Before the 20th century, a toothache could easily turn deadly. Pneumonia often killed and strep throat could be fatal. But with the rise of antibiotics, these diseases were easy for physicians to treat with a few pills.
Antibiotics were discovered by accident. A Scottish physician named Alexander Fleming was doing research on the influenza virus in 1928 when he left a culture plate sitting out while he went on vacation. When Fleming returned, he found a mold growing on the plate, which created a ring where no bacteria grew.
Excited by this mysterious mold, Fleming isolated the fungus and grew it in a pure culture. Fleming tested the substance, and found that even if he diluted it 800 times, it still killed bacteria. Fleming had discovered penicillin.
Antibiotics appeared just in time to save tens of thousands of lives during World War II. On the battlefield, troops could take penicillin to prevent infection, and the antibiotic saved countless more in hospitals around the world. Penicillin was so effective that it earned the nickname “the wonder drug.”
Today, penicillin is one of a host of antibiotics physicians use to treat patients. In fact, scientists have identified over 10,000 antibiotic substances. Every one of those antibiotics comes from a microorganism or other living system. In order to make antibiotics, especially on a large scale, scientists need the right tools—and one of those tools is nitrogen.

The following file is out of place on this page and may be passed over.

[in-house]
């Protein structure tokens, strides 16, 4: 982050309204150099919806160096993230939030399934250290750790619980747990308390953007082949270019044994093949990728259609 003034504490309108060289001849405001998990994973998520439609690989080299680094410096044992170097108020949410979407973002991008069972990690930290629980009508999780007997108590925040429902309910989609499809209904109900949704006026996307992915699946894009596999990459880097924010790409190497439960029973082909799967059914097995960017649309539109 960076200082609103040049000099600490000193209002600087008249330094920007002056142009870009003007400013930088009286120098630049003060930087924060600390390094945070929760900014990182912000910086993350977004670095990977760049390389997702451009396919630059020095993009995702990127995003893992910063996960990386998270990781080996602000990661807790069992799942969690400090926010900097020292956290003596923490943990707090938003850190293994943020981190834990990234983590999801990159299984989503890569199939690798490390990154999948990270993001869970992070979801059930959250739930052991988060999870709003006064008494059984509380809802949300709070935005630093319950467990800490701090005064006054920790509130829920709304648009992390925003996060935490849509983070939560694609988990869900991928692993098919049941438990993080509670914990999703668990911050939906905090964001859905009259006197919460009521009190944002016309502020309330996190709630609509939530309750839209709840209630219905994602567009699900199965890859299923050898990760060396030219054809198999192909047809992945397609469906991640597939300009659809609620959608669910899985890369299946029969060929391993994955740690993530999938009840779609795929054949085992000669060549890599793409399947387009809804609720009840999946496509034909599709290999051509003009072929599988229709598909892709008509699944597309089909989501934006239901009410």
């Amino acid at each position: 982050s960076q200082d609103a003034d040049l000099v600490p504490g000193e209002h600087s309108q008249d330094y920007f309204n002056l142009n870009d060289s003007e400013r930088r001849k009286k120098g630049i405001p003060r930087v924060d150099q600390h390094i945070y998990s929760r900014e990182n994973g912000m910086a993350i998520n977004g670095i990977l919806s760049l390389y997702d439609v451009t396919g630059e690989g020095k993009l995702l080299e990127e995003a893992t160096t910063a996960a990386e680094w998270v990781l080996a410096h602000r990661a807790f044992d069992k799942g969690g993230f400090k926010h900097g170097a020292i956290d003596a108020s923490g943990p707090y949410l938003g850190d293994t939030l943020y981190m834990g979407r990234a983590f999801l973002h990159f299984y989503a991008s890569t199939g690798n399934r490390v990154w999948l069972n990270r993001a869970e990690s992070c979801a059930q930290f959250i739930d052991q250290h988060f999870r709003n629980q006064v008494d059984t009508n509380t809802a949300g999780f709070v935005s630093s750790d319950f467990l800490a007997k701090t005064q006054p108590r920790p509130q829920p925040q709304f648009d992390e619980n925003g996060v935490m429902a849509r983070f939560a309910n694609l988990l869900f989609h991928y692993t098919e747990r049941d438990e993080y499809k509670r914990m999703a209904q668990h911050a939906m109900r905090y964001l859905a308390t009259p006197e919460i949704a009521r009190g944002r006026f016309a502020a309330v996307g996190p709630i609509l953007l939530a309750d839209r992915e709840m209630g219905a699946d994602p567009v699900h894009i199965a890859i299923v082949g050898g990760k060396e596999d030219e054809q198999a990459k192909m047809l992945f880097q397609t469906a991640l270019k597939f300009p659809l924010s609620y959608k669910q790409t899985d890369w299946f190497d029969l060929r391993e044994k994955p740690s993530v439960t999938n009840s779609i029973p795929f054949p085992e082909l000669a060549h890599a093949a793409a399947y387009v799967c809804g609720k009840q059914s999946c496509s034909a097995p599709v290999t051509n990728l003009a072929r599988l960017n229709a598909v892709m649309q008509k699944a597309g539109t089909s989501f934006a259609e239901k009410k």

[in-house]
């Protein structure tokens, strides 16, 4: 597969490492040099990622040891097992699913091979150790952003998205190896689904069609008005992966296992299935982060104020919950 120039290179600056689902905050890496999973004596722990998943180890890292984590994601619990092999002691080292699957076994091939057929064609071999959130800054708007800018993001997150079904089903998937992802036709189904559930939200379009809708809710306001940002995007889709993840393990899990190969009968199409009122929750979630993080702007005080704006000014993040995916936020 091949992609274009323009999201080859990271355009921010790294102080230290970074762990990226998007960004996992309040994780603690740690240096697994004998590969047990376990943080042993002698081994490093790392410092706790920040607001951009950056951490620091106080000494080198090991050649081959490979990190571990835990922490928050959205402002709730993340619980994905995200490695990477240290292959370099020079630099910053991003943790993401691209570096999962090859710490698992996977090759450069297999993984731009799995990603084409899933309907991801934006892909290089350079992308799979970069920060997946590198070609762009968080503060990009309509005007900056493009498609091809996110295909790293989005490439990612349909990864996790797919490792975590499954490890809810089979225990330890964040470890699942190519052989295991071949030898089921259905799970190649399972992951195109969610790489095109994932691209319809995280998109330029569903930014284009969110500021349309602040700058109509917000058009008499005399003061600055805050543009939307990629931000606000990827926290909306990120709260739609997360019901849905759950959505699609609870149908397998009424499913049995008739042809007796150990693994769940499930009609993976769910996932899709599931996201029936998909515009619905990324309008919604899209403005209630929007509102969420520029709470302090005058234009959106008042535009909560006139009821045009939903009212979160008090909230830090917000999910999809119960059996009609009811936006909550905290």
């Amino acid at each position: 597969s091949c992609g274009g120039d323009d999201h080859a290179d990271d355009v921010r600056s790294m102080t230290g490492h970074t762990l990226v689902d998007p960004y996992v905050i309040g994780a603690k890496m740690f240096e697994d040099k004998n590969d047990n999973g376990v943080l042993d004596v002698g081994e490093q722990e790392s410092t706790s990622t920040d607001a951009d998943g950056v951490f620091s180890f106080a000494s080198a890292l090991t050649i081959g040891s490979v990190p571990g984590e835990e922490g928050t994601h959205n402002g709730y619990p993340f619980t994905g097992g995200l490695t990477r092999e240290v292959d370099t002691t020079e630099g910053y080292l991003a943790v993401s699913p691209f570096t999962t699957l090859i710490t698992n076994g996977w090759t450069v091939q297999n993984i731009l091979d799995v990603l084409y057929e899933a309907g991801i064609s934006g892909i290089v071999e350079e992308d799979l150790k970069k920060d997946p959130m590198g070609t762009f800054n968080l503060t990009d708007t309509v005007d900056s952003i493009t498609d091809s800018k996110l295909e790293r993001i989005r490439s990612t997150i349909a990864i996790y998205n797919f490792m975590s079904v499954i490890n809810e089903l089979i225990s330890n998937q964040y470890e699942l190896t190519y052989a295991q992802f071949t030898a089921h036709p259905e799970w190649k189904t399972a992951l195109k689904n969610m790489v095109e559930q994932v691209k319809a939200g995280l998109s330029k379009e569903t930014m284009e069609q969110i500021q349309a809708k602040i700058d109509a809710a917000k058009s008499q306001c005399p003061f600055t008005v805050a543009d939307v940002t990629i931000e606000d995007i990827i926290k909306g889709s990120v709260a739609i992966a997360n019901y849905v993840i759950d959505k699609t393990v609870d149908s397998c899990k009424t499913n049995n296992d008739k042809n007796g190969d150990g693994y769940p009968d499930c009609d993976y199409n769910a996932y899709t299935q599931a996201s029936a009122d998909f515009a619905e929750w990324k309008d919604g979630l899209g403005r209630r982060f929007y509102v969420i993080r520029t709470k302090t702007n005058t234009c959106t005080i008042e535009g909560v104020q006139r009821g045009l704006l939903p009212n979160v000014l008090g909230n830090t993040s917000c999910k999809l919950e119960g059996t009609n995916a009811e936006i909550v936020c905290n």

In order to make antibiotics, scientists start by creating a fermentation broth to grow the antibiotic compound. The broth feeds the microorganisms, allowing them to multiply, so scientists have to design the perfect brew to keep the organisms happy. Most broths contain some kind of sugar, like molasses, and other components the microorganisms need to grow, like nitrogen. Nitrogen helps the organisms multiply by fueling their metabolic cycle.
During the fermentation process, scientists grow billions of microorganisms, which they then isolate, purify, and refine to use as antibiotics.
Nitrogen doesn’t just drive the antibiotic lifecycle—it also fuels other innovative industries. For example, nitrogen plays a central role in fighting fires in chemical plants and mines, manufacturing stainless steel and high tech electronics, and improving safety in cars, trucks, and airplanes. Because of its chemical structure, filling car tires with nitrogen instead of compressed air helps keep the tires at the correct pressure, meaning fewer blowouts on the road.
Just like nitrogen saves lives by fueling antibiotics, it also protects lives by making driving safer.